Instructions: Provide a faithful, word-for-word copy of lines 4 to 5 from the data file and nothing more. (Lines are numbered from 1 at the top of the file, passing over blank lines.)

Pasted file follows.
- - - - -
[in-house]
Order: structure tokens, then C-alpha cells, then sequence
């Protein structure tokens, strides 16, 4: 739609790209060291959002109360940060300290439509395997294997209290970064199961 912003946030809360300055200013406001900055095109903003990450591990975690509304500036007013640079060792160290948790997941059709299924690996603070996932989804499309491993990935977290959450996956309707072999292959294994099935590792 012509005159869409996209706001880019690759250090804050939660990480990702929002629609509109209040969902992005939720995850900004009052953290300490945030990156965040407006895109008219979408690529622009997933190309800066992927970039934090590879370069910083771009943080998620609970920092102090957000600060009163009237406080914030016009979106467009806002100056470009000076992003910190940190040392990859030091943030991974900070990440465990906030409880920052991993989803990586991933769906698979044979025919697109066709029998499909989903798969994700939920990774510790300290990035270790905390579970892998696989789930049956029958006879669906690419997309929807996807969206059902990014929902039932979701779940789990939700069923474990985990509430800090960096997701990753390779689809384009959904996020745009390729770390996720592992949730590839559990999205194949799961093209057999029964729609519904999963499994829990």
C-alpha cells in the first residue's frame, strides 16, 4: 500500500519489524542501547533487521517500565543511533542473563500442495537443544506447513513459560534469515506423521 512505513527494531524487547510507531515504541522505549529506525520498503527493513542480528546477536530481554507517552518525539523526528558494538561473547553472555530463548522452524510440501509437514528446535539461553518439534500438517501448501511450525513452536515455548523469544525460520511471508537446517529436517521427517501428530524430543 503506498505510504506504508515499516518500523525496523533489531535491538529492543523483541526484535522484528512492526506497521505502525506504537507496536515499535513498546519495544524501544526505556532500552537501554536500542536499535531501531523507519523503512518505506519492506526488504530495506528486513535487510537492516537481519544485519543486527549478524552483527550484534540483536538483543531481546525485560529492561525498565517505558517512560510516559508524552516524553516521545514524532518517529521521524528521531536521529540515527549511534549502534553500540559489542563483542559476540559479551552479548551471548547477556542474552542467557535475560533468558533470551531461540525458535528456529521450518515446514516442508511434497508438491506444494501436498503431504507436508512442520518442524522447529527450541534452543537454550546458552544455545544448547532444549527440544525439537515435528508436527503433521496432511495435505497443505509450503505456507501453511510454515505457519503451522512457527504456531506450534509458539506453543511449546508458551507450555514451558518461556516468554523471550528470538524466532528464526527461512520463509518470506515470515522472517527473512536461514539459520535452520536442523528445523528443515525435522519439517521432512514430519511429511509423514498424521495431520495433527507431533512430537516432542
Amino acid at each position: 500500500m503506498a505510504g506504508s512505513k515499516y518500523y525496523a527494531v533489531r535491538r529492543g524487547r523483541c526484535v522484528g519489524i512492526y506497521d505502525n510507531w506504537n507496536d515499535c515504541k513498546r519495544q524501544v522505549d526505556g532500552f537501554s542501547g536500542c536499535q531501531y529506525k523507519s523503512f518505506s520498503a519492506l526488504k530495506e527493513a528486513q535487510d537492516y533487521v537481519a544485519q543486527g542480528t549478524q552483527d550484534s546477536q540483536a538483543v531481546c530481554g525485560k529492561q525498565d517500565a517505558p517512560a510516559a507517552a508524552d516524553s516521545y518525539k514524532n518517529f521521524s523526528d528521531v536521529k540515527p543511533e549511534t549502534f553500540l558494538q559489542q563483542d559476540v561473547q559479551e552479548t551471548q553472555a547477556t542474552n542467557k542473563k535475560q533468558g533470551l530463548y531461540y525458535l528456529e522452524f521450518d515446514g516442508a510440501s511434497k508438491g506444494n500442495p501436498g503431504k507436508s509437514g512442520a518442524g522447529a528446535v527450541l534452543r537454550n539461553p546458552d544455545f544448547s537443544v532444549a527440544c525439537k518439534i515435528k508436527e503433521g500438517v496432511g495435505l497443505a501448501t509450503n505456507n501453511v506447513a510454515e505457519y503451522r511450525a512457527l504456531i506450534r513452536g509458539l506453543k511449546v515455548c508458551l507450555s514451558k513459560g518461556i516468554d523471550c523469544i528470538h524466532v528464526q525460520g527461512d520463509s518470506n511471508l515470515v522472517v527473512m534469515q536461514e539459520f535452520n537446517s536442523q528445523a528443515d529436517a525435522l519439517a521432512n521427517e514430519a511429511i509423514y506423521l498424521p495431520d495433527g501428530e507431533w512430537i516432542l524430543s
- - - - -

C-alpha cells in the first residue's frame, strides 16, 4: 500500500519489524542501547533487521517500565543511533542473563500442495537443544506447513513459560534469515506423521 512505513527494531524487547510507531515504541522505549529506525520498503527493513542480528546477536530481554507517552518525539523526528558494538561473547553472555530463548522452524510440501509437514528446535539461553518439534500438517501448501511450525513452536515455548523469544525460520511471508537446517529436517521427517501428530524430543 503506498505510504506504508515499516518500523525496523533489531535491538529492543523483541526484535522484528512492526506497521505502525506504537507496536515499535513498546519495544524501544526505556532500552537501554536500542536499535531501531523507519523503512518505506519492506526488504530495506528486513535487510537492516537481519544485519543486527549478524552483527550484534540483536538483543531481546525485560529492561525498565517505558517512560510516559508524552516524553516521545514524532518517529521521524528521531536521529540515527549511534549502534553500540559489542563483542559476540559479551552479548551471548547477556542474552542467557535475560533468558533470551531461540525458535528456529521450518515446514516442508511434497508438491506444494501436498503431504507436508512442520518442524522447529527450541534452543537454550546458552544455545544448547532444549527440544525439537515435528508436527503433521496432511495435505497443505509450503505456507501453511510454515505457519503451522512457527504456531506450534509458539506453543511449546508458551507450555514451558518461556516468554523471550528470538524466532528464526527461512520463509518470506515470515522472517527473512536461514539459520535452520536442523528445523528443515525435522519439517521432512514430519511429511509423514498424521495431520495433527507431533512430537516432542
Amino acid at each position: 500500500m503506498a505510504g506504508s512505513k515499516y518500523y525496523a527494531v533489531r535491538r529492543g524487547r523483541c526484535v522484528g519489524i512492526y506497521d505502525n510507531w506504537n507496536d515499535c515504541k513498546r519495544q524501544v522505549d526505556g532500552f537501554s542501547g536500542c536499535q531501531y529506525k523507519s523503512f518505506s520498503a519492506l526488504k530495506e527493513a528486513q535487510d537492516y533487521v537481519a544485519q543486527g542480528t549478524q552483527d550484534s546477536q540483536a538483543v531481546c530481554g525485560k529492561q525498565d517500565a517505558p517512560a510516559a507517552a508524552d516524553s516521545y518525539k514524532n518517529f521521524s523526528d528521531v536521529k540515527p543511533e549511534t549502534f553500540l558494538q559489542q563483542d559476540v561473547q559479551e552479548t551471548q553472555a547477556t542474552n542467557k542473563k535475560q533468558g533470551l530463548y531461540y525458535l528456529e522452524f521450518d515446514g516442508a510440501s511434497k508438491g506444494n500442495p501436498g503431504k507436508s509437514g512442520a518442524g522447529a528446535v527450541l534452543r537454550n539461553p546458552d544455545f544448547s537443544v532444549a527440544c525439537k518439534i515435528k508436527e503433521g500438517v496432511g495435505l497443505a501448501t509450503n505456507n501453511v506447513a510454515e505457519y503451522r511450525a512457527l504456531i506450534r513452536g509458539l506453543k511449546v515455548c508458551l507450555s514451558k513459560g518461556i516468554d523471550c523469544i528470538h524466532v528464526q525460520g527461512d520463509s518470506n511471508l515470515v522472517v527473512m534469515q536461514e539459520f535452520n537446517s536442523q528445523a528443515d529436517a525435522l519439517a521432512n521427517e514430519a511429511i509423514y506423521l498424521p495431520d495433527g501428530e507431533w512430537i516432542l524430543s